San Francisco Supervisor Proposes First Ever Ban on Facial Recognition Technology

San Francisco could soon become the first city to ban facial recognition technology under an ordinance proposed Tuesday by Supervisor Aaron Peskin.

The ban on local agencies’ use of the bourgeoning technology is part of a larger package of rules aimed at strengthening privacy rights in the Bay City. Peskin’s plan would also require agencies to get board approval before purchasing new surveillance equipment and would mandate audits of existing surveillance technology.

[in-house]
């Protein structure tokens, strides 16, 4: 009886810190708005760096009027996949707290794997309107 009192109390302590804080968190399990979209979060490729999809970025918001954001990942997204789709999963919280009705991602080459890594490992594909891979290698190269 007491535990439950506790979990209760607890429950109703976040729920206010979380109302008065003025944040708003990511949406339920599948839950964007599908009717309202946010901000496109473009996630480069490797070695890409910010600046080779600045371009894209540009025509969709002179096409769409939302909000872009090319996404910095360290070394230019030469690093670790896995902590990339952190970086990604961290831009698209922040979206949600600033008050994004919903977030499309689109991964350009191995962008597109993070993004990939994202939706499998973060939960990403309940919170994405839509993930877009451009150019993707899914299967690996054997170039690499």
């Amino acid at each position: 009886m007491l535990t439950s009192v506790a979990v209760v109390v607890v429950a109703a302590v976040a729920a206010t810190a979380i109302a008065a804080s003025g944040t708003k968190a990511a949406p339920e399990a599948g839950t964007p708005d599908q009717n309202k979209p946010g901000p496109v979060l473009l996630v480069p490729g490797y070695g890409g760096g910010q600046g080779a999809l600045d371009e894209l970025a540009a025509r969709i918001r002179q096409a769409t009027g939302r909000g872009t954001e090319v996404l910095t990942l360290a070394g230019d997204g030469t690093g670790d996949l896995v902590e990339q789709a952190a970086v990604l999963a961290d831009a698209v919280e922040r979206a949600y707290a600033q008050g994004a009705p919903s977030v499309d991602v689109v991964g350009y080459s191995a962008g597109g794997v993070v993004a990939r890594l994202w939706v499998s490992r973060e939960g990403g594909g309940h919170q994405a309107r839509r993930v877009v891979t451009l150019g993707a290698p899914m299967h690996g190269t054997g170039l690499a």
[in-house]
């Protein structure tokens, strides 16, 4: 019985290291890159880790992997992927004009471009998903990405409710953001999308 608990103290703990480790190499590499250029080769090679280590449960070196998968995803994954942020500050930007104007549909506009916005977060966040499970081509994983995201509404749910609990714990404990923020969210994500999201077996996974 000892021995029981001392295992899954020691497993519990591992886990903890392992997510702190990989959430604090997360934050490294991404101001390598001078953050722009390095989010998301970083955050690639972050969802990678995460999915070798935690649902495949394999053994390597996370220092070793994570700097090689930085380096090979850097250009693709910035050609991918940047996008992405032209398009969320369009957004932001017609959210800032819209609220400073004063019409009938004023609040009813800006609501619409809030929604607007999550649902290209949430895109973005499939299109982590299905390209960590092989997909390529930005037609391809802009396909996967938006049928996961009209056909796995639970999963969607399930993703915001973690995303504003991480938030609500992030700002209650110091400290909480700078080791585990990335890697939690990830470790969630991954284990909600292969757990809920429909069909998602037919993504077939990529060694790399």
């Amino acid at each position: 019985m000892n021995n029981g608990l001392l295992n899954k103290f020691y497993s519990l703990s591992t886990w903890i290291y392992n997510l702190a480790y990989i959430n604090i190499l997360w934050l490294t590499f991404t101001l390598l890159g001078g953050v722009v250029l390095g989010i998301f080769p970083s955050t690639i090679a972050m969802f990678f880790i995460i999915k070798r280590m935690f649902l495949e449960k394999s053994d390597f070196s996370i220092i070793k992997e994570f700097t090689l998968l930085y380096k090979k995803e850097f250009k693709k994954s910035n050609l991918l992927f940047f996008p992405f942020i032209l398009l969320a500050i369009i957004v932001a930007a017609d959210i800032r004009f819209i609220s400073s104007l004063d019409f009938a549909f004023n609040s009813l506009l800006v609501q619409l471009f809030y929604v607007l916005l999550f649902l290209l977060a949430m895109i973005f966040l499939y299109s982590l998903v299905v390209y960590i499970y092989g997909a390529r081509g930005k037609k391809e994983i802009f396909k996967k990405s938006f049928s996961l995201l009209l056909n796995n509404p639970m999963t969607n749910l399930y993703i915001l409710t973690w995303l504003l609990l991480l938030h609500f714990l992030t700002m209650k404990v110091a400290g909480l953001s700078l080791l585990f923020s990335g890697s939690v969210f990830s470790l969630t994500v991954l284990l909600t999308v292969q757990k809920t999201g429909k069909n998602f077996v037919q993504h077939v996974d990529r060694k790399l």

Much of Peskin’s proposal is similar to ordinances already implemented in Oakland and Santa Clara County. The ban on facial recognition tech is an exception, however.

“This is the first piece of legislation that I’ve seen that really takes facial recognition technology as seriously as it is warranted and treats it as uniquely dangerous,” Woodrow Hartzog, professor of law and computer science at Northeastern University told Wired Magazine

Peskin’s distrust of big tech is well-known. His latest proposal, which was cosponsored by Board of Supervisors president Norman Yee, is sure to receive pushback from local law enforcement.


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